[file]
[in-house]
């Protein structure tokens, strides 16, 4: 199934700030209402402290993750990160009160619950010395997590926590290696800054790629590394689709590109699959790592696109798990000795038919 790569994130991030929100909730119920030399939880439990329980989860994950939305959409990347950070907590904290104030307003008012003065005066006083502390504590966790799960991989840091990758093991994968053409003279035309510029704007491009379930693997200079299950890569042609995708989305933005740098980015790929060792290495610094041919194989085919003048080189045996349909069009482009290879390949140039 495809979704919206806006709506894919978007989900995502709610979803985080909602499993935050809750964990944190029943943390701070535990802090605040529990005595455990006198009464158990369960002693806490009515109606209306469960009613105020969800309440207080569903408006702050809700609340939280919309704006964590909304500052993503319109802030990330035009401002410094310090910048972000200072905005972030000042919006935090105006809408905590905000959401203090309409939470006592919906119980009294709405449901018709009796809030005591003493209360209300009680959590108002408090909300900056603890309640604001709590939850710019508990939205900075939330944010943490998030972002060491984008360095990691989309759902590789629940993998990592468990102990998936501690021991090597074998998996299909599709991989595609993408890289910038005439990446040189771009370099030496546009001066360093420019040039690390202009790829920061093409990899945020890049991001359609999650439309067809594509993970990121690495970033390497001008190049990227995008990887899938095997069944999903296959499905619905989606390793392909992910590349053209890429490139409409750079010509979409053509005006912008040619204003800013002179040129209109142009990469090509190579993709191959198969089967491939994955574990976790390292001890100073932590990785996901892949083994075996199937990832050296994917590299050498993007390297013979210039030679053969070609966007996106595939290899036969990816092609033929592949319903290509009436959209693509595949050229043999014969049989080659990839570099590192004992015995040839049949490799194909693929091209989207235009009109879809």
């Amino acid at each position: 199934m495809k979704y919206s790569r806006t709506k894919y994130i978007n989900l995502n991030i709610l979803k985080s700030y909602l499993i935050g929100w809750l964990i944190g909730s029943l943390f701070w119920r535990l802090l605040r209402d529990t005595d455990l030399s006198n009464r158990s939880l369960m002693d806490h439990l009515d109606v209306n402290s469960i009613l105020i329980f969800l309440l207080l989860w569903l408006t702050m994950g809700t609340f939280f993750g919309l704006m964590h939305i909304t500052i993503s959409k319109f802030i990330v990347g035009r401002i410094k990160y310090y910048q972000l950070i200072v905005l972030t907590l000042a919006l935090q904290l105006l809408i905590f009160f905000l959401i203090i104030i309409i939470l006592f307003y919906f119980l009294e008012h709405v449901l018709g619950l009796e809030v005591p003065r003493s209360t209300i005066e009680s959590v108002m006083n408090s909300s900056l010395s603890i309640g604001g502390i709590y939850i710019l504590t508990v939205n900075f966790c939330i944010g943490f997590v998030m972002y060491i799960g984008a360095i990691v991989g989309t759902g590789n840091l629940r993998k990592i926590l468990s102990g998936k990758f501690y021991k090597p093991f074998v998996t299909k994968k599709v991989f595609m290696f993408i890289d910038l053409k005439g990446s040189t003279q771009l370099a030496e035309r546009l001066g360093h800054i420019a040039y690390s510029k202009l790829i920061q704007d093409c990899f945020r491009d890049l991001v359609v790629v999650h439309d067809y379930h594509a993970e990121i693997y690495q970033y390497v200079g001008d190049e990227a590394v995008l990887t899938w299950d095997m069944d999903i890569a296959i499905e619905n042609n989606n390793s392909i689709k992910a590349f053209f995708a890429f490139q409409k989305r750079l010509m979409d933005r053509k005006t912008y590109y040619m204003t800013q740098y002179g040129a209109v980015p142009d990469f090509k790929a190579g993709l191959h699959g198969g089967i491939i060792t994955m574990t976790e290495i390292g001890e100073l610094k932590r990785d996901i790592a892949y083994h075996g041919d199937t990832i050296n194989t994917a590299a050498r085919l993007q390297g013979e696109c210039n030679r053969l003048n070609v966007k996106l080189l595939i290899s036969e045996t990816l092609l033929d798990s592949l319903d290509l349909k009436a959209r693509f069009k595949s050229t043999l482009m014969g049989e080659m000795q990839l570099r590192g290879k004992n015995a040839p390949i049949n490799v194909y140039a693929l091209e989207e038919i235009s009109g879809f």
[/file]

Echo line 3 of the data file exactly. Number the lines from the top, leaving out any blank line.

């Amino acid at each position: 199934m495809k979704y919206s790569r806006t709506k894919y994130i978007n989900l995502n991030i709610l979803k985080s700030y909602l499993i935050g929100w809750l964990i944190g909730s029943l943390f701070w119920r535990l802090l605040r209402d529990t005595d455990l030399s006198n009464r158990s939880l369960m002693d806490h439990l009515d109606v209306n402290s469960i009613l105020i329980f969800l309440l207080l989860w569903l408006t702050m994950g809700t609340f939280f993750g919309l704006m964590h939305i909304t500052i993503s959409k319109f802030i990330v990347g035009r401002i410094k990160y310090y910048q972000l950070i200072v905005l972030t907590l000042a919006l935090q904290l105006l809408i905590f009160f905000l959401i203090i104030i309409i939470l006592f307003y919906f119980l009294e008012h709405v449901l018709g619950l009796e809030v005591p003065r003493s209360t209300i005066e009680s959590v108002m006083n408090s909300s900056l010395s603890i309640g604001g502390i709590y939850i710019l504590t508990v939205n900075f966790c939330i944010g943490f997590v998030m972002y060491i799960g984008a360095i990691v991989g989309t759902g590789n840091l629940r993998k990592i926590l468990s102990g998936k990758f501690y021991k090597p093991f074998v998996t299909k994968k599709v991989f595609m290696f993408i890289d910038l053409k005439g990446s040189t003279q771009l370099a030496e035309r546009l001066g360093h800054i420019a040039y690390s510029k202009l790829i920061q704007d093409c990899f945020r491009d890049l991001v359609v790629v999650h439309d067809y379930h594509a993970e990121i693997y690495q970033y390497v200079g001008d190049e990227a590394v995008l990887t899938w299950d095997m069944d999903i890569a296959i499905e619905n042609n989606n390793s392909i689709k992910a590349f053209f995708a890429f490139q409409k989305r750079l010509m979409d933005r053509k005006t912008y590109y040619m204003t800013q740098y002179g040129a209109v980015p142009d990469f090509k790929a190579g993709l191959h699959g198969g089967i491939i060792t994955m574990t976790e290495i390292g001890e100073l610094k932590r990785d996901i790592a892949y083994h075996g041919d199937t990832i050296n194989t994917a590299a050498r085919l993007q390297g013979e696109c210039n030679r053969l003048n070609v966007k996106l080189l595939i290899s036969e045996t990816l092609l033929d798990s592949l319903d290509l349909k009436a959209r693509f069009k595949s050229t043999l482009m014969g049989e080659m000795q990839l570099r590192g290879k004992n015995a040839p390949i049949n490799v194909y140039a693929l091209e989207e038919i235009s009109g879809f």